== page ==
In good times Samuel never would have stooped so low as to stealing, but he had found himself in a desperate situation, and he needed the money to be able to make an escape with Betty. With a wry smile, he thought, If I’m going to steal from anyone, it might as well be from those blasted Corey’s. Salem had not yet awoke as it was still early in the morning, so Parris’ trek to one of Giles’ sons’ house was uneventful. When Parris had exited the house clutching a strongbox he knew had contained money, his heart nearly came out his mouth.

 

There standing around the house he had just exited were a group of villagers including Thomas Putnam, Elizabeth Proctor and her three children, Samuel Nurse and several of Giles’ sons. The congregation stood silent before Parris, waiting for their minister to speak. Wetting his lips, Samuel croaked, “I am simply-simply collecting what was due. That is to say, the money that Giles Corey had owed me for damages to the church.”

 

Strangely enough, Parris was wondering why someone did not lead the entire group into prayer as they usually did after he spoke. Instead, a question sprang up from the dark mass set before him: “Should we hang him?”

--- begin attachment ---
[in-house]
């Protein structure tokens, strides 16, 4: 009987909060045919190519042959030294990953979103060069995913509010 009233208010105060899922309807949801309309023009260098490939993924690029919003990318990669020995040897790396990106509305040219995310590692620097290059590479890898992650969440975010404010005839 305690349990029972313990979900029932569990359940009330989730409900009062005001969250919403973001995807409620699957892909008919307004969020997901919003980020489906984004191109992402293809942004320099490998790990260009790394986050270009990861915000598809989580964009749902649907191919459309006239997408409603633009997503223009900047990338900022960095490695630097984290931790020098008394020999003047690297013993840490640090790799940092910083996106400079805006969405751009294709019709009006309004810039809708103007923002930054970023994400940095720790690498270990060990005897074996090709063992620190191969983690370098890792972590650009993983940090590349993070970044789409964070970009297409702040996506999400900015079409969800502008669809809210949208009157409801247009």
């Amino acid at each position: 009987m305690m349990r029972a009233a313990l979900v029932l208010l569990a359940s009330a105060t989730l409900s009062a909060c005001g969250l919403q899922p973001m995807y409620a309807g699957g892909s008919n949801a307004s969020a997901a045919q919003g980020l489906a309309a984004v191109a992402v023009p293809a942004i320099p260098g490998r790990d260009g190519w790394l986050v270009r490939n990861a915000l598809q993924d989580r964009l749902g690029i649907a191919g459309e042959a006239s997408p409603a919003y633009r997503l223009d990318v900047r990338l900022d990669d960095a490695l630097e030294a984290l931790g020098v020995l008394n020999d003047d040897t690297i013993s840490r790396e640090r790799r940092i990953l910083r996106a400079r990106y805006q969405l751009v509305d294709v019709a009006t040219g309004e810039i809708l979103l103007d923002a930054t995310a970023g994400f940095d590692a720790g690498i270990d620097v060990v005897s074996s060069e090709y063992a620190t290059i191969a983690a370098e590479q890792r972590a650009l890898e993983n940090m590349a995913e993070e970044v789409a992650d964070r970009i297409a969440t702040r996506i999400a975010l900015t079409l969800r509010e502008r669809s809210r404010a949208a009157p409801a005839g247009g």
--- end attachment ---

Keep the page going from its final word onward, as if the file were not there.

“You cannot!” immediately burst out Parris, his chest heaving, “ I am a minister, a man chosen by God! You cannot harm me lest you incur the wrath of God upon yourself! What’s more-” Samuel stopped suddenly as complete terror paralyzed every single nerve in his body when he saw what Thomas Putnam was wagging gleefully in his hand. Putnam was holding an opened letter bearing the Deputy Governor’s bright red and luminescent seal upon it.

 

“Did you really think you’d be able to get away as easily as that whore did?” asked Putnam malevolently.

 

“You can’t do this, the witch trials are over, I have made no compact with the Devil!” shouted Samuel.

 

“Aye.” said a stony faced Elizabeth, “You can’t be hanged for witchcraft without ministers to confirm traces of the Devil.”

 

Parris’ eyes shone with gratitude, “Elizabeth, thank you so much for defending-”

 

“But thievery,” said Putnam in a business like tone, cutting off Parris‘ last ties to life, “Now thievery is an entirely different story.”